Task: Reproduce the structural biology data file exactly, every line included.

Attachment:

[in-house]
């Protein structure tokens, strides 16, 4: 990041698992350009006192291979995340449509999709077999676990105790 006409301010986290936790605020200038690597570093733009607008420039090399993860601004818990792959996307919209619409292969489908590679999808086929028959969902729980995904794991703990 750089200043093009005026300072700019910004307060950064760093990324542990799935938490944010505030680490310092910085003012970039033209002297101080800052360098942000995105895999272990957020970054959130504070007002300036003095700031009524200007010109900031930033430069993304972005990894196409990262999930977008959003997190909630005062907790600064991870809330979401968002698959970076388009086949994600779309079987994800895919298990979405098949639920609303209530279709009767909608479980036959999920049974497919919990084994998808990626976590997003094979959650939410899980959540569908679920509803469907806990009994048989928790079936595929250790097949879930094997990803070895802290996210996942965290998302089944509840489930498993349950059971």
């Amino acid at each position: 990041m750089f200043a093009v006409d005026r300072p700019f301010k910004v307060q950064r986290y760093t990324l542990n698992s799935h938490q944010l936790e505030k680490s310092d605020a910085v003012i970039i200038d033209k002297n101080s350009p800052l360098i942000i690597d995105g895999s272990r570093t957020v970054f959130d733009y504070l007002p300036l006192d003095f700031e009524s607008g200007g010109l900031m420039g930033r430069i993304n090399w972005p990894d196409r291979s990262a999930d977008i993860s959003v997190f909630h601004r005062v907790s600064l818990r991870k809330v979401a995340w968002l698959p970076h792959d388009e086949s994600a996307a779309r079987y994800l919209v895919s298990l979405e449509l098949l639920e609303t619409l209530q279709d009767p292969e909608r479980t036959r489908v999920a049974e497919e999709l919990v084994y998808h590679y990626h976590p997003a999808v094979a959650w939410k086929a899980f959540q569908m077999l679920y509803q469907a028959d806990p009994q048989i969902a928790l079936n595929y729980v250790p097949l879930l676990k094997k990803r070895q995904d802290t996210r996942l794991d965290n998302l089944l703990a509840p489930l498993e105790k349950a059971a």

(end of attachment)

[in-house]
């Protein structure tokens, strides 16, 4: 990041698992350009006192291979995340449509999709077999676990105790 006409301010986290936790605020200038690597570093733009607008420039090399993860601004818990792959996307919209619409292969489908590679999808086929028959969902729980995904794991703990 750089200043093009005026300072700019910004307060950064760093990324542990799935938490944010505030680490310092910085003012970039033209002297101080800052360098942000995105895999272990957020970054959130504070007002300036003095700031009524200007010109900031930033430069993304972005990894196409990262999930977008959003997190909630005062907790600064991870809330979401968002698959970076388009086949994600779309079987994800895919298990979405098949639920609303209530279709009767909608479980036959999920049974497919919990084994998808990626976590997003094979959650939410899980959540569908679920509803469907806990009994048989928790079936595929250790097949879930094997990803070895802290996210996942965290998302089944509840489930498993349950059971």
């Amino acid at each position: 990041m750089f200043a093009v006409d005026r300072p700019f301010k910004v307060q950064r986290y760093t990324l542990n698992s799935h938490q944010l936790e505030k680490s310092d605020a910085v003012i970039i200038d033209k002297n101080s350009p800052l360098i942000i690597d995105g895999s272990r570093t957020v970054f959130d733009y504070l007002p300036l006192d003095f700031e009524s607008g200007g010109l900031m420039g930033r430069i993304n090399w972005p990894d196409r291979s990262a999930d977008i993860s959003v997190f909630h601004r005062v907790s600064l818990r991870k809330v979401a995340w968002l698959p970076h792959d388009e086949s994600a996307a779309r079987y994800l919209v895919s298990l979405e449509l098949l639920e609303t619409l209530q279709d009767p292969e909608r479980t036959r489908v999920a049974e497919e999709l919990v084994y998808h590679y990626h976590p997003a999808v094979a959650w939410k086929a899980f959540q569908m077999l679920y509803q469907a028959d806990p009994q048989i969902a928790l079936n595929y729980v250790p097949l879930l676990k094997k990803r070895q995904d802290t996210r996942l794991d965290n998302l089944l703990a509840p489930l498993e105790k349950a059971a």